2009 KTM 450 SXF - Dirt Rider Magazine

The 2009 KTM 450 SXF has been ridden through the first testing stage here at Dirt Rider Magazine.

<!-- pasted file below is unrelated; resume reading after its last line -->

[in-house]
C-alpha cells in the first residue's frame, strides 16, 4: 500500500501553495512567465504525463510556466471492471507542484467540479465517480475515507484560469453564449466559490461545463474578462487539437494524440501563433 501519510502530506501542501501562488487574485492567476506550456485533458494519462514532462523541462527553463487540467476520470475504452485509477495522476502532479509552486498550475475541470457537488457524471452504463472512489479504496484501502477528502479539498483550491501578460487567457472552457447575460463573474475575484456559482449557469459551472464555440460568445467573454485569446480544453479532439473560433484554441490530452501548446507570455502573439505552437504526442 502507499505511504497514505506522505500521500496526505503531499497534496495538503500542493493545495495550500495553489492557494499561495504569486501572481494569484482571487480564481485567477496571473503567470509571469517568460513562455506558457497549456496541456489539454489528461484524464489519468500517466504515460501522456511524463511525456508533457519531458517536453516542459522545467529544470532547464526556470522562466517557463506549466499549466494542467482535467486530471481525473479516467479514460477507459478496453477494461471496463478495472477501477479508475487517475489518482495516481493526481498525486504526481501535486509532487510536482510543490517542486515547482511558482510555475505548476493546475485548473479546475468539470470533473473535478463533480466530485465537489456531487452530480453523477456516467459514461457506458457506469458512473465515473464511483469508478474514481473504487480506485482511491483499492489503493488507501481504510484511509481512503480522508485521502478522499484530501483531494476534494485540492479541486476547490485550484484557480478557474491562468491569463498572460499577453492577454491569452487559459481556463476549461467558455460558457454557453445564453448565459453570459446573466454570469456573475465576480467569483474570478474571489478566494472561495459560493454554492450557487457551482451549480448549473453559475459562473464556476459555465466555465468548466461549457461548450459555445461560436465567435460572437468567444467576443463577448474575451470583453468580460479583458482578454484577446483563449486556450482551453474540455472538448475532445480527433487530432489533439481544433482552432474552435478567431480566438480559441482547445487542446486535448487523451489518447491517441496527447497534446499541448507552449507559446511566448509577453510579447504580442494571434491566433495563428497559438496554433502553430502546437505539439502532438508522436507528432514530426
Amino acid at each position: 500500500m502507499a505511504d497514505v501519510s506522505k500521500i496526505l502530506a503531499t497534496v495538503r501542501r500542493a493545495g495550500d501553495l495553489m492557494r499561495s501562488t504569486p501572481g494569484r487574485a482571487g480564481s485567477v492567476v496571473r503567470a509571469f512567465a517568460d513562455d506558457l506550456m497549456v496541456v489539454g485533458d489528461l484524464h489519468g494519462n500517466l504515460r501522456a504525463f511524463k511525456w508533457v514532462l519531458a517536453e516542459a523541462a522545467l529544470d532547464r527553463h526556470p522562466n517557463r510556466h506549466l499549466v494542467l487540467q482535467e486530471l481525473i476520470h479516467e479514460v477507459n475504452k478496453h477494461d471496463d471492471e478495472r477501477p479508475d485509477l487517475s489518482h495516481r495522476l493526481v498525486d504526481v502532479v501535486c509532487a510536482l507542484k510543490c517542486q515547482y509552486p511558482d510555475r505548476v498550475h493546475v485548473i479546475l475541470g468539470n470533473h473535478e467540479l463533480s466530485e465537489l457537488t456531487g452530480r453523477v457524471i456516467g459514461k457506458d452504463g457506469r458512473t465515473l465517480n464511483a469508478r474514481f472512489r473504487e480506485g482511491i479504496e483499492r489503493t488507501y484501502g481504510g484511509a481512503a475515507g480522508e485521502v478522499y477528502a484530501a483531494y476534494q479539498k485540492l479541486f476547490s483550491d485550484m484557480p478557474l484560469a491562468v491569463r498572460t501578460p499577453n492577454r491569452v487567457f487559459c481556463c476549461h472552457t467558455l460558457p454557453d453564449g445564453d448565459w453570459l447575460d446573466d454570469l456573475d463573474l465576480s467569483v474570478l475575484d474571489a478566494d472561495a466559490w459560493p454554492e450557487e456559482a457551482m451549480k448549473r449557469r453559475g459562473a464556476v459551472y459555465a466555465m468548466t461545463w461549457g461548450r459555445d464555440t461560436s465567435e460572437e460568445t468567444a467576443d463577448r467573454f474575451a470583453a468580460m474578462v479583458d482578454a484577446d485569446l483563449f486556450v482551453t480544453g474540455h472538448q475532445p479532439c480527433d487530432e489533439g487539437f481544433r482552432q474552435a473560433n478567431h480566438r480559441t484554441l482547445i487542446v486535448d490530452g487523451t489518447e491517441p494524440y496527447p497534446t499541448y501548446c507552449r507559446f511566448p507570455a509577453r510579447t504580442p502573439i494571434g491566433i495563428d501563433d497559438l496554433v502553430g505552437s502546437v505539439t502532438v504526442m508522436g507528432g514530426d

There are two camps of new bikes developing in the early stages of 2009 introductions. There are drastically changed, wildly-new models and then there are the tweaked and tuned. Break it down to redesigns and refinements.The 2009 KTM 450 SXF is definitely in the refinement drawer. With a close look at components and characteristics that really needed improvements, KTM built what could be their best 450 yet.What's NewQuite a lot, actually. KTM took the 450 SX to the drawing board for 2009 and they efficiently refined the bike into a performer.The biggest changes in terms of what you'll feel on the track center around handling.--The 2009 KTM 450 SXF has a new front fork assembly that consists of new bottoming cones to help smooth those super-huge landings and a stiffer spring rate up from last year's 4.8 to a 5.0 (N/m). New valving settings are shimmed in to accommodate the heavier springs. The point of all this springing and valving is to reduce the amount of oil and give more of the suspending duties to spring and valves for a plusher feel across the board. The harsh, in-your-hands feel we discovered in all of last years' SX models is definitely addressed here and the changes work.--Adding to the new-found supple-like settings in the fork is a new outer fork tube. Yes, its factory-bling finish draws a drool or two but the focus is on performance. The new tube is lighter, thinner and provides more flex to the front. This is produced from a new supplier and is featured on all new KTM models (see our comments on the new fork in our 250XC test here: www.dirtrider.com/features/141_0807_2009_ktm_250_xc/index.html)--Another front end refinement is hand-clickers for compression settings. The small little star-shaped knobs are a tool-less way to dial in the ride. They became a bit gummed up after a few hours and were hard to use. Add a shot of lube to these when you're washing the bike and they'll keep moving freely.--Shock treatment is given to the KTM as well. While the spring rate remains the same as last year, the PDS needle is beefed up from an 11.5mm unit to a hefty 14mm poker. This needle is essentially the linkage in a dual piston shock system. It acts similar to a carb needle in that upon compression, the amount of oil passing by the needle is reduced the farther the shock travels. When the needle closes off the bypass, the valving moves to the secondary piston and the rate of damping force increases. The angle of the shock puts a certain amount of rising rate (like a linkage) on the shock, but the internal valving adds even more dimension to this.-- The new needle requires its own set of internal shock components to go along with the new sizing and valving settings are refined to match the new guts.--The engine head stay is now a lot less rigid. It does not triangulate to the mounts on the upper frame tube and is similar in design to the head stays on the two-strokes.Let's move to the motor. The '08 450 SXF was a class favorite for many with its smooth power and strong top-end pull. For '09, KTM made some solid improvements to get more power sooner.--Internally, the cylinder remains the same, but the piston is a new part number and is lighter in weight; likely to get the rpm up quicker. This bike makes power at higher rpm and KTM seems to be trying to get it there sooner.--The valve train features new valve springs, lighter finger followers for the valves and the same cams as '08 with just a bit different timing setting to work with the new head. Again, this looks to be an effort to boost the speed at which this bike revs.--The intake and exhaust port are reshaped and compliment a new cylinder-to-carb manifold and new exhaust manifold. The tuning to the airflow continues through the cylinder head here...a precursor to fuel injection? We can't say for sure, but it's not likely the only reason for the change. The bike's motor runs different from last year for sure, and we're sure these tweaks all lead up to the way it performs.--There is a new water pump sealControls, style, parts and pieces.--The KTM's stellar front brake power gains some control for '09 through a new master cylinder, caliper, caliper mount, pads and lever. The unit appears much lighter (at least less bulky) than last year's assembly.--Clutch control is updated as well with an all new fold-away, crash-resistant lever that is narrower and smoother with a quick-adjust knob for customizing lever reach. The hydraulic clutch master cylinder is also streamlined and the system is overhauled to provide smoother engagement. If you want more control and a lighter lever feel, we hear the master cylinder from a 125SX will give that to you.--The new KTM graphics are rebellious and edgy. There are intricate details like throttle cables, trophies, supercross rhythm sections and freestyle ramps superimposed into the traditional black and orange theme.--Plastic frame guards are now standard on the bike with a burn-protection extension built in to the exhaust side. Your pants will love this.--Ignition and clutch engine covers feature longer-lasting coating (at least its color has changed to match the metal underneath) for a newer-looking bike, farther down the road.--Triple clamps receive factory coloring. Yes, it's black.